The kids are back in 5 minutes. “Mom, we found something just right.” shouts Rebecca. “What is it?”, Kirti shouts back, as she pours coffee into the cup. “It’s a wooden keychain, with mountains and all printed on one side and some worn out mark on the other. Can we use it?”, another shout. Kirti stops for a moment, trying to remember where the keychain is from. Mark was never too much into gifts. Who is it from? May be somebody from B-school? Dismissing that almost immediately, she thinks a little more. Somebody way back from college in India? She tries hard to remember, but nothing comes to her. She’s got a little headache from the lack of sleep and is now worried about getting late to the wedding as well. Mark’s surely gotten stuck somewhere. A forgotten keychain from distant past seems hardly the thing to be bothered about, “Go ahead and use it.”, she shouts back, and proceeds to the porch where she’ll sit for the next 10 minutes sipping coffee and waiting for Mark.

While putting the keychain under the unbalanced leg, Paul looks at the mark again and identifies it this time, “Oh it’s the letter V!.” Kirti’s now out of hearing range, and Rebecca’s not interested in the little details, “Just put it down there, will you?”. Paul adjusts it below the leg and checks the table. It’s perfectly balanced. Satisfied with the result, they get back to their game, on the little table, balanced with a little key chain, with V printed on one side.

Rahul Jha




  1. so it passes
    into oblivion
    not because
    we give too much
    or expect
    but because we do so little
    and expect
    even less.

    when her mouth no longer
    forms a kiss
    around your ear
    you will soon forget
    the sound of her smile.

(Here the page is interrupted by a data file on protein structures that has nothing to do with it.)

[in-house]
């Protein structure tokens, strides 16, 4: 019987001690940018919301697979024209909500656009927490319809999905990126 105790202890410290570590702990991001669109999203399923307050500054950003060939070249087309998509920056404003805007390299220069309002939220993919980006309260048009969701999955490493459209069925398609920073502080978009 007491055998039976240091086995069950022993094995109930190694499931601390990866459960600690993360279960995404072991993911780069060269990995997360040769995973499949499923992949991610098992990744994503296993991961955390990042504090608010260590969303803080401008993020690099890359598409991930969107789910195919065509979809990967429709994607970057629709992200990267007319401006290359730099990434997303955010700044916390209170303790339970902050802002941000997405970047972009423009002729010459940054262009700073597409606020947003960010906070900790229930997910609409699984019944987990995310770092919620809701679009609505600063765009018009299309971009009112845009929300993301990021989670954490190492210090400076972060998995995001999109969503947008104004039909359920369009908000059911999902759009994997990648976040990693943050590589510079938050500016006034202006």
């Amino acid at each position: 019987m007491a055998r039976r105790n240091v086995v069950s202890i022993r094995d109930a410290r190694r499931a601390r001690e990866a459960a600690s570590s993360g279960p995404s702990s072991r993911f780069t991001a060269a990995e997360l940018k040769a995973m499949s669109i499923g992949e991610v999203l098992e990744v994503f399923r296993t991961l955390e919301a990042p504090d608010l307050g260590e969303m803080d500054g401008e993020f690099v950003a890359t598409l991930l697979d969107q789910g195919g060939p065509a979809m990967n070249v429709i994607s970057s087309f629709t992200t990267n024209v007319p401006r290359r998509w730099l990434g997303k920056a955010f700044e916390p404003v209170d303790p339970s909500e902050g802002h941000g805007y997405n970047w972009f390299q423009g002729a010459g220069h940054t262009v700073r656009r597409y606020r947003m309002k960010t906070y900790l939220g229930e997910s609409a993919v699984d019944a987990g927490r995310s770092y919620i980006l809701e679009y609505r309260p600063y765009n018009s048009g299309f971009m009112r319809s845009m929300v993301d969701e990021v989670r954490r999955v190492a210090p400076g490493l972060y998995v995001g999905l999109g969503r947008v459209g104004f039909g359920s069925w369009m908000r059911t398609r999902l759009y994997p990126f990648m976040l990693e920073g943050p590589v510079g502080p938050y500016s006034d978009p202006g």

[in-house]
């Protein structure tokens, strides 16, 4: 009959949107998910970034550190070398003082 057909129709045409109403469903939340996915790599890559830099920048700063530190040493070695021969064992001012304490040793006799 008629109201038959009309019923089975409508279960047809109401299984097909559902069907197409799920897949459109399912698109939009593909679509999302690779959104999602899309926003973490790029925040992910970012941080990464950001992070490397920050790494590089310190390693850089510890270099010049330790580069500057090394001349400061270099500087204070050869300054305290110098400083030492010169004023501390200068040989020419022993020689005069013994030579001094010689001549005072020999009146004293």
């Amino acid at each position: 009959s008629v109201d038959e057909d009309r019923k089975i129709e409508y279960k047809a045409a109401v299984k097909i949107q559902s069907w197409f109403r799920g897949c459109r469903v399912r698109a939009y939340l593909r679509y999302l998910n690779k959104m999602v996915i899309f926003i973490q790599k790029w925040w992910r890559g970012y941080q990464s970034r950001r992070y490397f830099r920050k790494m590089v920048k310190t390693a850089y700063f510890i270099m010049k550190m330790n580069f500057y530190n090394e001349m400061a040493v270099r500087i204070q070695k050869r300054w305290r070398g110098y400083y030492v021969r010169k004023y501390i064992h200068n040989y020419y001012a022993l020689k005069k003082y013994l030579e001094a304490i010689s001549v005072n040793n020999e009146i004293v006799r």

and in the end
    all your great loves
    and magnificent deeds
    may as well have been written
    on water.

    . · May 17, 12:29 PM · #

  2. So much detail with so few words. U said a lot in a short story.
    I really liked the plot, and beauty of the flow of story! U got talent dude.

    Parag · May 18, 03:38 AM · #

  3. Rahul, well done. I liked the story very much. The hard truth of life put in words in a story with two parts. Excellent approach. Looking forward to hear more such stories from you!

    John Samuel · May 18, 04:42 AM · #

  4. @tp: lovely poem!

    @Parag, @John: Thanks so much :)

    Rahul · May 18, 07:45 AM · #

  5. this makes me sad :(. Love the story btw. Next time write one on me, and a happy one!

    Monika · May 18, 04:45 PM · #

  6. @Monika: It’ll be hard to write a sad story when I am thinking of you :P

    Rahul · May 20, 07:43 AM · #

  7. leaves drop off trees
    summer fades to fall
    everything changes
    nothing remains the same at all.

    one day you might feel ajeeb
    that you ever felt this way
    and thats it.

    Demi Moore withhe Ghost wala haircut · May 20, 09:16 PM · #

  8. Well written…

    Mansi · May 21, 01:43 PM · #

  9. Good one bro! I doubt how most of us(at least I did) missed out on knowing about Kirti in campus.. but These two plots do convey a lot.. :)

    — Kshitij G · Sep 20, 10:54 AM · #

  10. Excellent, albeit a bit sad. I am certain this is inspired from something in real life. May I ask what?

    Paritosh · Nov 20, 08:43 AM · #

  11. Bunch of experiences from here and there, but nothing in particular.

    Rahul Jha · Nov 20, 12:57 PM · #